Hoboken in Maps
Maps tell stories about the places they depict. Our collection of historic Hoboken maps show a city changing to meet the needs of its residents.
This page features several maps from our collections that show Hoboken in different stages. Browse using the slider below, and click on the links in the slider captions to see more, including detail views.
The first slider image shows a portion of a map featured in our 2013 exhibit, Mapping the Territory: Hudson County in Maps, 1840-2013. The link will go to a Gigapan high-resolution photo of the exhibit, starting with a map from 1851. Item 2 maps historic sites in Hoboken, with modern streets overlaying the old city. Item 3, a map of southern Hoboken, shows the old Hoboken Creek, long since buried under a growing city. Items 4 and 5 are maps of properties in Hoboken from 1909 and 1923. You can browse the 1923 map on big paper spreads at the Museum’s upper gallery.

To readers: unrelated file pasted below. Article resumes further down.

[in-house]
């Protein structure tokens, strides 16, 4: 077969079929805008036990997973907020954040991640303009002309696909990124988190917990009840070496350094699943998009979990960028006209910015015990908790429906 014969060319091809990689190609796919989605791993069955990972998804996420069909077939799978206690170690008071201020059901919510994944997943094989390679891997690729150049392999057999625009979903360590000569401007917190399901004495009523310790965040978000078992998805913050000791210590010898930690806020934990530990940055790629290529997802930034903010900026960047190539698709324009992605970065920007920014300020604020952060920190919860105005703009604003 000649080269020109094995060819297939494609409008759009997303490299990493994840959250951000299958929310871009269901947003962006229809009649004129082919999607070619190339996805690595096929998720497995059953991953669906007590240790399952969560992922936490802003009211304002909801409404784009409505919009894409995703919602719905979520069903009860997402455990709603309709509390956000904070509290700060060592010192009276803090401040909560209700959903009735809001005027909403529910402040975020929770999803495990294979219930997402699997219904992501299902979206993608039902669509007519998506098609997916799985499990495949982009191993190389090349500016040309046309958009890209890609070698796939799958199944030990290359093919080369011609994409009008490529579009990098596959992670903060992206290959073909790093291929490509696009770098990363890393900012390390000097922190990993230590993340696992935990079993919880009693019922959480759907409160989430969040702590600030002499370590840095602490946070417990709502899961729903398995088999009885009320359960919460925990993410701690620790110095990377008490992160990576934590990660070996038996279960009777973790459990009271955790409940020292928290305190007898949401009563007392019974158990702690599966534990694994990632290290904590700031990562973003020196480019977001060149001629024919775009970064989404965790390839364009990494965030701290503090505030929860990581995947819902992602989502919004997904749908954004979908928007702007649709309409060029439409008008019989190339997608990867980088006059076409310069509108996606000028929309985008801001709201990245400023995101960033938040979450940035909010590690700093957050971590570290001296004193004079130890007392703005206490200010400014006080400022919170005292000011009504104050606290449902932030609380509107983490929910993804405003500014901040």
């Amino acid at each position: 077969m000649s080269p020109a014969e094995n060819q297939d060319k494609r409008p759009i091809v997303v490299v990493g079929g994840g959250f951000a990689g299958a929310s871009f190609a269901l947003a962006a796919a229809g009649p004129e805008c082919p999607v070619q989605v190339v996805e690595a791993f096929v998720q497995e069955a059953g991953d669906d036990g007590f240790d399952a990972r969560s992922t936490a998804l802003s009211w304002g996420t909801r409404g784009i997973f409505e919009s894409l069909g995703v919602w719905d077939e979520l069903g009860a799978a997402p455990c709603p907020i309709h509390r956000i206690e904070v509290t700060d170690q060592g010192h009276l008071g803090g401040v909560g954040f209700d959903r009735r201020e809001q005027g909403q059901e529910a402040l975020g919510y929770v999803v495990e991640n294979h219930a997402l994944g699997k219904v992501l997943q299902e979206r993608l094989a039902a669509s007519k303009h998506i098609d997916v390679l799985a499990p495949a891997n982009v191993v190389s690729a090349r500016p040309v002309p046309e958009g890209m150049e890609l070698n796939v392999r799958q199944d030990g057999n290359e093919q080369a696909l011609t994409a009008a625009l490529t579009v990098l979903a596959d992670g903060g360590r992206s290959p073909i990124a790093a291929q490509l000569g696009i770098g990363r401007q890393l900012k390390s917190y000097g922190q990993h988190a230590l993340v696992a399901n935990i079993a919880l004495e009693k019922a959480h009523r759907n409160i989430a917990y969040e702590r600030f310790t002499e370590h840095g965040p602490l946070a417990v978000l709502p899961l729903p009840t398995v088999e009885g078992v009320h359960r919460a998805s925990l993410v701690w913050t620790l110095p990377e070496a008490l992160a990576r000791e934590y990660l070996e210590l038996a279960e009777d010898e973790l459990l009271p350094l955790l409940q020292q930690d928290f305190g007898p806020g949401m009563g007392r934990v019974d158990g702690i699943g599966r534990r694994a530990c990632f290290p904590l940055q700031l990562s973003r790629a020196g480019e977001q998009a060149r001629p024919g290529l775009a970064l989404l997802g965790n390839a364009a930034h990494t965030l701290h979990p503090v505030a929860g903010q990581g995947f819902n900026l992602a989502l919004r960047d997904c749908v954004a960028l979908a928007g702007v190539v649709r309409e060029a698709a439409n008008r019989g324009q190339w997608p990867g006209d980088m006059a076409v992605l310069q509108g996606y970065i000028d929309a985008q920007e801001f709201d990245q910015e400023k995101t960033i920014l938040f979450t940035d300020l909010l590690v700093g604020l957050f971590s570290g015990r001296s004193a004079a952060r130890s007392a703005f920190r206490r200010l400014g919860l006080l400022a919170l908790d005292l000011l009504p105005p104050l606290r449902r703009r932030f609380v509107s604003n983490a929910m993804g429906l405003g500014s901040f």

By the twentieth century, Hoboken was an industrial powerhouse and a critical node in regional and global transportation networks. Item 6 maps the Hoboken waterfront in 1924, showing all of the piers and the companies that owned them at the time. Item 7, a Hoboken Shore Railroad map from 1956, shows the city at the height of industrialization, when it was almost entirely ringed by railroad tracks. Item 8, a route map from a 1960s Erie-Lackawanna Railroad ticket, shows Hoboken as a gateway to cities as far west as Chicago. Item 9 is not technically a map, but rather an aerial image of the Hoboken waterfront in 1987. Photos in the series show the city’s waterfront shortly before its transition from mostly abandoned industrial piers to prime parkland.
The final map, Item 10, shows the 2014 version of Kids Map Hoboken. A Museum educational program invited children from Hoboken schools to name and draw their favorite places in Hoboken. The resulting map is a snapshot of Hoboken today, depicting a city full of places that cater to its youngest residents.